A parametric study of variable deck load for drilling vessels
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The size of semi-submersible drilling rigs has tripled over the past 50 years, with corresponding increase in cost. In order to change the direction of this development, the size of the rigs has to be challenged. Utilizing new technologies is the key for succeeding. By reducing the required variable deck load (VDL), existing rigs could increase their capacity, and the size of the future rigs could be reduced without jeopardizing their operational capacities. This thesis presents a parametric study of the VDL where the objective is to identify technologies that can reduce the required VDL, and attempt to quantify reduction potentials for key contributors of the required VDL. Theoretical background for the semi-submersible drilling rigs and VDL is presented. The identified technologies are presented and their reduction potential is established and discussed, as well as the increased operational capacity due to the identified technologies. The focus has been on technologies that can reduce the key contributors of the VDL. The capacity of the drilling rig Maersk Deliverer, together with the characteristics of the drilling rigs on the market today was used as a basis to identify the largest contributors of the VDL and the potential increase in capacity. The results show that there is potential to reduce the required VDL by applying new technologies. For existing rigs this means increased operational capacity, e.g. a 4th generation drilling rig has the potential to operate within the same operational range as a 5th generation drilling rig. The reduction in required VDL also leads to more free storage space, which is an advantage when drilling in remote locations. For the development of future generations of drilling rigs the results indicates that the size can be reduced without decreasing the operational capacity.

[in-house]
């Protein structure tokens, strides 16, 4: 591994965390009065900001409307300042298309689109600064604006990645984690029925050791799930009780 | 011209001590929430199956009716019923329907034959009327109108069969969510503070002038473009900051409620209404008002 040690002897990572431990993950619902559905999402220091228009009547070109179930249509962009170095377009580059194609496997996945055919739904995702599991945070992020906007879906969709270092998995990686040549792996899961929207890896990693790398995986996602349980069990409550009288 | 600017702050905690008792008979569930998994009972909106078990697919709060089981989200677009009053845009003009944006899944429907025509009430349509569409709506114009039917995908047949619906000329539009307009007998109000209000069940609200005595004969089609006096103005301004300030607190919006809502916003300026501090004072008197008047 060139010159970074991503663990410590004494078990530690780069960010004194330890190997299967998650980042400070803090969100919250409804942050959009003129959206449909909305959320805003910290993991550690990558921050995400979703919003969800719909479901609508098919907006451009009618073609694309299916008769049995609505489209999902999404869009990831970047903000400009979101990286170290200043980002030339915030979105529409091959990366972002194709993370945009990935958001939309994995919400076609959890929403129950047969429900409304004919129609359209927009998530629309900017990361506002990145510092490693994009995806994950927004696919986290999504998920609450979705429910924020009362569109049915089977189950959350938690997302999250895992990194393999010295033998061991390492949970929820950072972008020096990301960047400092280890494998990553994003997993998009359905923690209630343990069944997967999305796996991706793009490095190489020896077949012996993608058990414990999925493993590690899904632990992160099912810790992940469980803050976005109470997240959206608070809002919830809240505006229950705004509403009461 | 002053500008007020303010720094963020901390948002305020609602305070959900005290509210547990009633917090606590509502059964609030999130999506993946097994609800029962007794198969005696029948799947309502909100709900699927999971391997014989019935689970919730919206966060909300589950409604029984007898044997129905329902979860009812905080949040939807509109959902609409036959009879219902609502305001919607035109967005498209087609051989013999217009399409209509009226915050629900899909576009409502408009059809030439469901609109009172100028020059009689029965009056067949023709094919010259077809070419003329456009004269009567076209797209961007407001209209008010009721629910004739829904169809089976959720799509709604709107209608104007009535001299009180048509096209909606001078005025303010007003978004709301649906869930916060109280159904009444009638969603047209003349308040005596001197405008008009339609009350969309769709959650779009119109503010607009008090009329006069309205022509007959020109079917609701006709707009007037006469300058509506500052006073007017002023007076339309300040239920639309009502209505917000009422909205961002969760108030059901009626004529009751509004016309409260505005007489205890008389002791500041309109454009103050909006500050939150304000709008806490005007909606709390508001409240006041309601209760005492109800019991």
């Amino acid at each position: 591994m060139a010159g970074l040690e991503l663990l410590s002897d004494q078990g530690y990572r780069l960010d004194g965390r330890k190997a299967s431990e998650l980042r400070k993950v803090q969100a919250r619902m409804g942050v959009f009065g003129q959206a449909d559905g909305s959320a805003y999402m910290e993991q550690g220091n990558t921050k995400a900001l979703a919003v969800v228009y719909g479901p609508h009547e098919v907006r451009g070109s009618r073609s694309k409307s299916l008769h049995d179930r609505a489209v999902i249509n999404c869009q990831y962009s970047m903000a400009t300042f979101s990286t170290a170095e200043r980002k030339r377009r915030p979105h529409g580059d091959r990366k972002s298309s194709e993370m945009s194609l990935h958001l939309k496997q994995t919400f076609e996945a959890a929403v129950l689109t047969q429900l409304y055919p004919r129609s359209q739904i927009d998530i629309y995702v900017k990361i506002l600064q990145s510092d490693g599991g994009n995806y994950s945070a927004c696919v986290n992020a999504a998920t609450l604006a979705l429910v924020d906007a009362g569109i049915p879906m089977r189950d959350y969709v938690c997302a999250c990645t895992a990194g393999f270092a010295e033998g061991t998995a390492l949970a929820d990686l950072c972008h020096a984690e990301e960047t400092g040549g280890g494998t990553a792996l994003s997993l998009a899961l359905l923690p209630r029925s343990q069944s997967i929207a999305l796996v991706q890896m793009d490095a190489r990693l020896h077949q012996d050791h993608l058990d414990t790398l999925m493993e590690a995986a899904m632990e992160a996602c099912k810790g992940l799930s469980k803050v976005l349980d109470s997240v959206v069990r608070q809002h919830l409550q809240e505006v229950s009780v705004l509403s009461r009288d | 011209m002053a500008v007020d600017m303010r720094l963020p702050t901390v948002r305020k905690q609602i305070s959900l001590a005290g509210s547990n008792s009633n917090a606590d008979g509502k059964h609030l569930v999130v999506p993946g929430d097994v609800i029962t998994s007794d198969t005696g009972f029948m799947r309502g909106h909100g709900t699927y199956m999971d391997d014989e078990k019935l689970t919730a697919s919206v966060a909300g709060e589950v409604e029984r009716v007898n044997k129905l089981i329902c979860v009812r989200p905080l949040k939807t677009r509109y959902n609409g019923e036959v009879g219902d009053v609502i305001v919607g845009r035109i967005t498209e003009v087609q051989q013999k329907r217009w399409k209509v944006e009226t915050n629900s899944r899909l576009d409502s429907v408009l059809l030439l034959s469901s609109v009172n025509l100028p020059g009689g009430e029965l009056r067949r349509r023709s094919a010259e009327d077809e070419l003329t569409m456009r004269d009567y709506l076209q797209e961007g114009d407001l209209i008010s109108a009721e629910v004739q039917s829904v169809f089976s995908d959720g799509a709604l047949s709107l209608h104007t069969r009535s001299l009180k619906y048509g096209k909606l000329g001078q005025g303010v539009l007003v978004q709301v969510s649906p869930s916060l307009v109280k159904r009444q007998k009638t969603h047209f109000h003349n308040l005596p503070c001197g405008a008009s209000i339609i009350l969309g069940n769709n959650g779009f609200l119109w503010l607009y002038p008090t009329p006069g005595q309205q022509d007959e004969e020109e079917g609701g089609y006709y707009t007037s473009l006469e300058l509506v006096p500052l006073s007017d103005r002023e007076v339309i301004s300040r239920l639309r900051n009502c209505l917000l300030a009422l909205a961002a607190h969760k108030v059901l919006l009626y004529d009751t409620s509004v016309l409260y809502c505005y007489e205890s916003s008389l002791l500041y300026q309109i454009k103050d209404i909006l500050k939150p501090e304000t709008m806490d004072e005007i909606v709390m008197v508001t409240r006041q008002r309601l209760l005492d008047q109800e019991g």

Master's thesis in Offshore technology